But that doesn’t mean that taxation wasn’t part of the problem! The tax on tea was first established in 1767, as part of the Townshend Acts. By 1773, it was the only one of the taxes still in effect, and American colonists were furious. The money collected from taxes on the American Colonies went to paying down Britain’s war debt and later to paying British colonial administrators—not to supporting the Colonies or colonists themselves.
People like Samuel Adams, a Boston politician and one of the Founding Fathers of the United States, argued that any tax on the American Colonies was unjust. He argued that since the Colonies had no representation in the British government, they shouldn’t have to pay these taxes. To Adams, the Tea Act was another example of the British government enforcing policies on the Colonies without the right to do so.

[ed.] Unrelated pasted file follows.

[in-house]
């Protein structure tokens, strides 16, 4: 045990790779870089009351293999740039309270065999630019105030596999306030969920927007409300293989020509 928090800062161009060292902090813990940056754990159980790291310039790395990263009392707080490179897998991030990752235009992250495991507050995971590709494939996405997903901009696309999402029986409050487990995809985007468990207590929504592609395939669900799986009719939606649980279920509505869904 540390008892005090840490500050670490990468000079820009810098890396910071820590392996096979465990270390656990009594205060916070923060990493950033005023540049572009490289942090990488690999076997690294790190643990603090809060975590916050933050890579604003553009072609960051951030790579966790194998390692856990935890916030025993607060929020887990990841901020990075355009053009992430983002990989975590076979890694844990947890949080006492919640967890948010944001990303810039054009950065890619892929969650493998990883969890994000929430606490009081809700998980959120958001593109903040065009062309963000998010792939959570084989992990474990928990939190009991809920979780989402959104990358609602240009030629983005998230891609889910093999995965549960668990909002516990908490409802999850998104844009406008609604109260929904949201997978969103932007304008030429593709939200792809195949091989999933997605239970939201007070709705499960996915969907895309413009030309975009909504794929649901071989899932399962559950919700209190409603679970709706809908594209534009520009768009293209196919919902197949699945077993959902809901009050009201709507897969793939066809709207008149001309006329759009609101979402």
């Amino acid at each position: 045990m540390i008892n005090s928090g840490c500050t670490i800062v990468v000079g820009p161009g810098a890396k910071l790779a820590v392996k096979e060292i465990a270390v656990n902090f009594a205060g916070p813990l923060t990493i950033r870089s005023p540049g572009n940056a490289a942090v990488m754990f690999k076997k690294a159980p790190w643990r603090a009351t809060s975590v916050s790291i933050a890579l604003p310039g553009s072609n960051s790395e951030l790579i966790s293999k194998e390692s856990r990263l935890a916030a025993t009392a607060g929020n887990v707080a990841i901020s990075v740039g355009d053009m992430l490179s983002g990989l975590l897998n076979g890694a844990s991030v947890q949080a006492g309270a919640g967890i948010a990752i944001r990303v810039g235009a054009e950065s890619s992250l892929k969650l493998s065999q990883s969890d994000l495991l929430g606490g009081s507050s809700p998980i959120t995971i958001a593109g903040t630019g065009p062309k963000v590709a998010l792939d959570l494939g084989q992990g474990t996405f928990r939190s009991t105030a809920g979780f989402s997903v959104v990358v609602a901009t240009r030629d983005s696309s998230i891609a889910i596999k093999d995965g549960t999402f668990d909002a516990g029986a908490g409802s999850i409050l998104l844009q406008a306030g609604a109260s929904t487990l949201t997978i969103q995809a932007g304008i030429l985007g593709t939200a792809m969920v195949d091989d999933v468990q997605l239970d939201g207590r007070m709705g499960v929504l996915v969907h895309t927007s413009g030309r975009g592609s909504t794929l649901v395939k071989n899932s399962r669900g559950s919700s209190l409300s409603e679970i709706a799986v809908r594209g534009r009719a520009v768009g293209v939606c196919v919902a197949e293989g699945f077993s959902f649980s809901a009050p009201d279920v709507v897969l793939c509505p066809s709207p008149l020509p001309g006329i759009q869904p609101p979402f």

The problem wasn’t the tax itself, according to tax historian Joseph Thorndike. It was how the tax was used to benefit British companies over colonial ones. British representatives of the East India Trading Company were able to undercut the prices of colonial businesses that did not have deals with the company. Colonial businesses also paid an import tax that these British representatives did not. All these tax laws were passed without any input from the people who had to pay the tax. That led to the Boston Tea Party’s rallying cry: “No taxation without representation!”